Innovations In Clinical Neuroscience

Pain Management August 2016

A peer-reviewed, evidence-based journal for clinicians in the field of neuroscience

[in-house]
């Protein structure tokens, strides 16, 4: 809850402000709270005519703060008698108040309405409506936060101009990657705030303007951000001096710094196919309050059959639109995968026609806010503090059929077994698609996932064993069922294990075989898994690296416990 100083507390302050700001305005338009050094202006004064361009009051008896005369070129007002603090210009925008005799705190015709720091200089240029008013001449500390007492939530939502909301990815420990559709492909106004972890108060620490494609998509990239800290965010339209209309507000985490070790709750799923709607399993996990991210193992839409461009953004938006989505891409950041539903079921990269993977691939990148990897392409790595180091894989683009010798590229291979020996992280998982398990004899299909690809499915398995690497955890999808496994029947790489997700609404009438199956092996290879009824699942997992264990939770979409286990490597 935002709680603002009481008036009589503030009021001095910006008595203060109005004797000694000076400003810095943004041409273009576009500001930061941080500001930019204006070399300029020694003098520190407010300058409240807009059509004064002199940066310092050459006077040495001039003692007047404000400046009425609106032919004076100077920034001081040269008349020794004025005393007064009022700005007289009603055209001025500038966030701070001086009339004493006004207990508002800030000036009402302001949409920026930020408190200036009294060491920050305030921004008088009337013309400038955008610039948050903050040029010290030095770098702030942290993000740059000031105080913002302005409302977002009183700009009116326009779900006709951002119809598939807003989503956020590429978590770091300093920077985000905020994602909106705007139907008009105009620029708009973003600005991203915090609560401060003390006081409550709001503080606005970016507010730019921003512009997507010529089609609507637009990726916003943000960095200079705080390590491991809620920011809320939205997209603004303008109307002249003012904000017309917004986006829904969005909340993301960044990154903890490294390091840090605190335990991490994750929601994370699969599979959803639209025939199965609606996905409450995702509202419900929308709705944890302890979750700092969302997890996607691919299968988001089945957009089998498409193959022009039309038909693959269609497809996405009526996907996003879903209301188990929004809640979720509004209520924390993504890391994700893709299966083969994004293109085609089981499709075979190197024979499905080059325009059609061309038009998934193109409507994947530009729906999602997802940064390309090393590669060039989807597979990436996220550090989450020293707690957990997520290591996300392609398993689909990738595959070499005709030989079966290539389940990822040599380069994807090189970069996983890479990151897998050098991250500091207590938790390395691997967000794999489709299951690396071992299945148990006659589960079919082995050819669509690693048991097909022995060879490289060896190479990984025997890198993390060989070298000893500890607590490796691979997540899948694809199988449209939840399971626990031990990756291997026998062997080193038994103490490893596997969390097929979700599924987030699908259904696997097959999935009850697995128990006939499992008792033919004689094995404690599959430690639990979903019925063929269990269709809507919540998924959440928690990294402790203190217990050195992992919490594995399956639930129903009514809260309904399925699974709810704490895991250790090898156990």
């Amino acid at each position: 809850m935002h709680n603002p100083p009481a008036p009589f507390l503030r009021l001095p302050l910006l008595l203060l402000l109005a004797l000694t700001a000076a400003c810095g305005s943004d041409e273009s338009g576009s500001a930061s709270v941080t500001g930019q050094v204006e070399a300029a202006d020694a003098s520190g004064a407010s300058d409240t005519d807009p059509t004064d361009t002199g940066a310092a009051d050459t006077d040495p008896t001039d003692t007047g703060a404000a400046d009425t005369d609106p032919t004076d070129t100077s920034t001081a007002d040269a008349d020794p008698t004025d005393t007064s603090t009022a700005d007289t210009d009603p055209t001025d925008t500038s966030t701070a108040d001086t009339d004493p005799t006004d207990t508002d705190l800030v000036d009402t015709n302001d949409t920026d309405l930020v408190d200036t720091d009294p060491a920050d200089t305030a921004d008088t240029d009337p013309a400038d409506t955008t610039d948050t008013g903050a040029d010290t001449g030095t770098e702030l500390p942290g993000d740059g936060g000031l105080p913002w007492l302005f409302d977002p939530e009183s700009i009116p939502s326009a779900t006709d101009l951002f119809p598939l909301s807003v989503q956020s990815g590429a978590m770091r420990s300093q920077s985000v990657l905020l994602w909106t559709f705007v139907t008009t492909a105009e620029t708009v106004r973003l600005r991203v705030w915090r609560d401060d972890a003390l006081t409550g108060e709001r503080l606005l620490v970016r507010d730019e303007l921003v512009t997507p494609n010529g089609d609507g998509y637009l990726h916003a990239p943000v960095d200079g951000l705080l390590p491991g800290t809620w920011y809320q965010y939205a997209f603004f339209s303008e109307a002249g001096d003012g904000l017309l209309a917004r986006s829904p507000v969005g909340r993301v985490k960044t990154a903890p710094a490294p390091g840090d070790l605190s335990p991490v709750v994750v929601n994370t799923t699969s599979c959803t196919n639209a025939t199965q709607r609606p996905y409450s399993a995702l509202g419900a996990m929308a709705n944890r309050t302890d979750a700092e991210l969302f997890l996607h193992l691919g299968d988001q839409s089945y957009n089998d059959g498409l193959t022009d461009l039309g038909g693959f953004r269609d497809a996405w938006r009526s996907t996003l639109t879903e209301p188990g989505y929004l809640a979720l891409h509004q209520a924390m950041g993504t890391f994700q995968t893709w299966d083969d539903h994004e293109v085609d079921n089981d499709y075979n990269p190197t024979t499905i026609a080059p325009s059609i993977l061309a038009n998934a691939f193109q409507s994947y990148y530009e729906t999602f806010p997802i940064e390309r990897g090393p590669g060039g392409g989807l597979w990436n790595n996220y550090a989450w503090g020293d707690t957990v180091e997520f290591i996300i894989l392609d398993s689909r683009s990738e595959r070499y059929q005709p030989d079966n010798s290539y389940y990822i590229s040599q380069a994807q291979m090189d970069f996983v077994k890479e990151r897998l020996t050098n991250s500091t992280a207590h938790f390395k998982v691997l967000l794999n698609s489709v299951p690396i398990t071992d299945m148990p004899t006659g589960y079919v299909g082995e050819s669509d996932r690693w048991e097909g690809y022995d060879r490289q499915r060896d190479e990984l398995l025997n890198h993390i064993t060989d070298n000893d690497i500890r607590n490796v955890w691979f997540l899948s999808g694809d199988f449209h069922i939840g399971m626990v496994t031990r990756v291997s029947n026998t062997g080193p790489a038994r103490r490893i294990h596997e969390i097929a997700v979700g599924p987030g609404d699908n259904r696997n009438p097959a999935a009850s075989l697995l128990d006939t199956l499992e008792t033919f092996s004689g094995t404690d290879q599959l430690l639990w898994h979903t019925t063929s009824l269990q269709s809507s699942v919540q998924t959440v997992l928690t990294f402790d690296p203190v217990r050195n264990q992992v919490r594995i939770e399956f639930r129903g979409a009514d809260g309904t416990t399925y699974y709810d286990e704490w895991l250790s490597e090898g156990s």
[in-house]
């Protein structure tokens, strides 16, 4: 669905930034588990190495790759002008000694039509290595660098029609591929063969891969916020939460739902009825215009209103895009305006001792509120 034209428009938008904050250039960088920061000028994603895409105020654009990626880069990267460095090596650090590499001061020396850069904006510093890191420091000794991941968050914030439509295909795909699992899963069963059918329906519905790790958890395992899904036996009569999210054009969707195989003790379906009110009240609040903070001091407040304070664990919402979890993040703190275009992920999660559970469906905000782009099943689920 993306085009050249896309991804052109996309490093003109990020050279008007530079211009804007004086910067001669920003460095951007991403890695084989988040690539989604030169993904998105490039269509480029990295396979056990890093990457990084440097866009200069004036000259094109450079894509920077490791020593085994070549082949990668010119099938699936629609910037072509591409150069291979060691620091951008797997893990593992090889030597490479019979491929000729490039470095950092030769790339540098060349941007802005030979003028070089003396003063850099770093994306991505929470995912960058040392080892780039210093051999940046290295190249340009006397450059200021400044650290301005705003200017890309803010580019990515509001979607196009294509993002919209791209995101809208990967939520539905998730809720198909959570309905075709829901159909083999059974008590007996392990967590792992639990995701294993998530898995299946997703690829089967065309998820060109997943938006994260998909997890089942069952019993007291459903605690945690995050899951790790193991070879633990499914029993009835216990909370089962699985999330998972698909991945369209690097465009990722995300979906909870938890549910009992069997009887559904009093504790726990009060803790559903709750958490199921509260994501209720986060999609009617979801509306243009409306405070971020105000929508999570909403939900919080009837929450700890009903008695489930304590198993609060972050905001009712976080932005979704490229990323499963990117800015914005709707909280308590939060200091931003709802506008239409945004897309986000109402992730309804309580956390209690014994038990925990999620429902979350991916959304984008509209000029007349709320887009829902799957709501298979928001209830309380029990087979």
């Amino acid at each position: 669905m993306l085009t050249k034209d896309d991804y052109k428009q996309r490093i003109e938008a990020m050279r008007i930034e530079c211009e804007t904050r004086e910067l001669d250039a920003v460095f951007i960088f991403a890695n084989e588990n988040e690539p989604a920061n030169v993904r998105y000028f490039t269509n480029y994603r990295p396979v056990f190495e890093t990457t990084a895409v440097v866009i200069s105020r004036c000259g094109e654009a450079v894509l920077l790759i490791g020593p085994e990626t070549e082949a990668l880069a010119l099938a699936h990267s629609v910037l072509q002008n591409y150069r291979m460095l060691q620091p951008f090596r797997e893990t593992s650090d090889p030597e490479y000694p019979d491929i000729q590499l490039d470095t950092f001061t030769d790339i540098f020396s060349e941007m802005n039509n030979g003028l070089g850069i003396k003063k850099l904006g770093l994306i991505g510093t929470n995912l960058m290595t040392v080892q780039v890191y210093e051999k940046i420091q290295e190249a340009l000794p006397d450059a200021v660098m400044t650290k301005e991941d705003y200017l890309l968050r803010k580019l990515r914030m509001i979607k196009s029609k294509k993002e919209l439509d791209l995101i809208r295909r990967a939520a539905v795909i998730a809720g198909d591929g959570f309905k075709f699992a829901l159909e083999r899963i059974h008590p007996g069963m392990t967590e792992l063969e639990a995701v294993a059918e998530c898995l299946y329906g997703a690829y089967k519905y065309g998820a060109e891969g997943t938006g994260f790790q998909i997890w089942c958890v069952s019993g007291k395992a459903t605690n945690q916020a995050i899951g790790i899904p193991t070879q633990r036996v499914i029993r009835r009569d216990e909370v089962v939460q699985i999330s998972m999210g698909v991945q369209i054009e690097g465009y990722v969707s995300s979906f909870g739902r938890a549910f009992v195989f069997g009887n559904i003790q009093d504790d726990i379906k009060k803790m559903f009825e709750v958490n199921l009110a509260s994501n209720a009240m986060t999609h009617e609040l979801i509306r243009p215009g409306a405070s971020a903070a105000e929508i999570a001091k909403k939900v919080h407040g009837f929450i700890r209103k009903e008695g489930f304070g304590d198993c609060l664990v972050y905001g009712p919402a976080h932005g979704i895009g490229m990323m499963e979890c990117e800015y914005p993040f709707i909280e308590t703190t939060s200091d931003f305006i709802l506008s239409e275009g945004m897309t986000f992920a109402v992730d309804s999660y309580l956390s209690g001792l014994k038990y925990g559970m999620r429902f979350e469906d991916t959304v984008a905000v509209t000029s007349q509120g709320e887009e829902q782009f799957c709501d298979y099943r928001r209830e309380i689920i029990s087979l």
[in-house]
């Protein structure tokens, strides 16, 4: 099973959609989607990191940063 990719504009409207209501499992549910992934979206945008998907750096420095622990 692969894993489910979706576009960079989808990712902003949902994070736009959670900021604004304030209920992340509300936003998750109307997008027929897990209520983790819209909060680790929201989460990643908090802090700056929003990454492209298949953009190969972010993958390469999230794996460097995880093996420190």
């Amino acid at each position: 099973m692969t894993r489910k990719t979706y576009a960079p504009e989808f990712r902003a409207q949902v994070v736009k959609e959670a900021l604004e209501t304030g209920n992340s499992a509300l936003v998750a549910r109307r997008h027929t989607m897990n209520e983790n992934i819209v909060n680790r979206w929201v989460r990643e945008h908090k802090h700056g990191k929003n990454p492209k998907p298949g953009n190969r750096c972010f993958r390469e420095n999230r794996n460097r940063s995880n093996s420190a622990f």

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Hot Topics in Pain Management [August 2016] 19 published CPGs on similar topics in t he past several decades, but their quality has been found to vary highly [3, 4, 5]. Therefore, concerns have risen about the quality of CPGs. Neuropathic pain (NP), caused by a s omatosensory lesion or various diseases, comprises a wide range of heterogenous conditions [6]. NP affects millions of people worldwide, and its estimated prevalence in the general population is as high as 7–8% [7, 8]. Generally, NP is chronic, severe and resistant to over-the-counter analgesics. Thus, the management of NP is challenging. To improve the management for NP, the European federation of Neurological Societies (EFNS) [9, 10, 11, 12, 13], the Canadian Pain Society Special Interest Group on Neuropathic Pain (NePSIG) [14, 15, 16], the Assessment Committee of the Neuropathic Pain Special Interest Group of the International Association for the Study of Pain (IASP) [17, 18, 19], the National Institute for Health and Care Excellence (NICE) [20, 21], as well as an expert panel of the Middle East region (MER) [22], Latin American (LA) [23], and South Africa (SA) [24], have developed the CPG for the management of NP. In the present study, we systematically reviewed the available CPGs for NP, focusing on their methodological quality, using the Appraisal of Guidelines Research and Evaluation II (AGREE II) instrument, and also assessed the consistency of the CPG recommendations. METHODS Search strategy and CPG selection. Two experienced systematic reviewers searched relevant studies to identify CPGs for the management of NP. The following electronic databases were searched: MEDLINE, Embase, the National Guideline Clearinghouse, the Guidelines International Network, and Canadian Medical Association Infobase. Additionally, we searched the websites of the related associations, institutes, societies, and communities, including EFNS, the Canadian Pain Society, IASP, and the South African Society of Anaesthesiologists. T he following terms and Boolean operators were used in Mesh and free- text searches: (Practice Guideline OR Guideline OR Consensus OR Recommendation) and neuropathic p ain. Finally, we also scanned the reference lists of relevant published articles not identified in the database searches. Eligibility criteria. Two reviewers independently examined and selected the CPGs according to inclusion and exclusion criteria. The inclusion criteria were as follows: (1) explicit statement identifying itself as a "guideline"; (2) CPGs that included recommendations concerning screening, diagnosis, and/or management for neuropathic pain; (3) CPGs that included a systematic review of the evidence; (4) CPGs produced by the related associations, institute, societies, or communities; (5) CPGs published in English. The exclusion criteria were as follows: (1) consensus statements, which were derived from the collective opinion of an expert panel not based on a systematic review of the evidence; (2) articles including primary studies, narrative reviews, text-like documents on development methods, documents on comments related to CPGs; (3) documents focused entirely on a unique condition, such as cancer- related neuropathic pain, postherpetic neuralgia, diabetic neuropathy, among others. Selection of CPGs. Following completion of all searches, references were merged and duplicates were removed. By reading titles and abstracts, two reviewers independently scanned the references to verify their eligibility using the pre-defined inclusion and exclusion criteria listed above. Additionally, two reviewers independently scanned the full-text to further verify their eligibility according to the eligibility criteria after the full- text article was obtained. If needed, disagreements were resolved by discussion with a third reviewer. Appraisal of selected CPGs using AGREE II instrument. The AGREE II instrument, an updated version of the original AGREE instrument, is an i nternational, rigorously developed, and validated instrument used widely to assess CPGs [25]. It consists of 23 key items organized into six domains: "scope and purpose" (items 1–3), " stakeholder involvement" (items 4–7), "rigor of development" (items 8–14), "clarity of presentation" (items 15–18), "applicability" (items 19–21), and "editorial independence" (items 22– 23). Each item in a domain is scored from 1 (strongly disagree) to 7 (strongly agree). A score of 1 (strongly disagree) should be given if there is no relevant information on the AGREE II items or this information is very poorly reported. A score of 7 (strongly agree) should be assigned when the full criteria and considerations articulated in User's Manual have been met. A score between 2 and 6 should be given if reporting information does not meet the full criteria or considerations relevant to the AGREE II item [26]. Three reviewers assessed each included CPG independently and provided their scores on the overall assessment. Item scores were discussed and scoring discrepancies were solved by consensus. The score for each domain was calculated as follows: (obtained score-minimal possible score)/(maximal possible score-minimal possible score). As defined by AGREE II, we considered a CPG as satisfactory if it scored at least 50% on all six domains [27]. Statistical analysis. Descriptive and statistical analyses were performed for each domain of the AGREE II instrument. Inter-rater reliability within each domain was examined using the intra-class correlation coefficient (ICC) with a 95% confidence interval. The degree of agreement was classified according to the scale proposed by Landis and Koch, as follows: poor (<0.00), slight (0.00–0.20), fair (0.21–0.40), moderate (0.41–0.60), substantial (0.61–0.80) and very good or almost perfect (0.81– 1.00) [28]. All statistical analyses were performed using SPSS and statistical significance was considered with P < 0.05.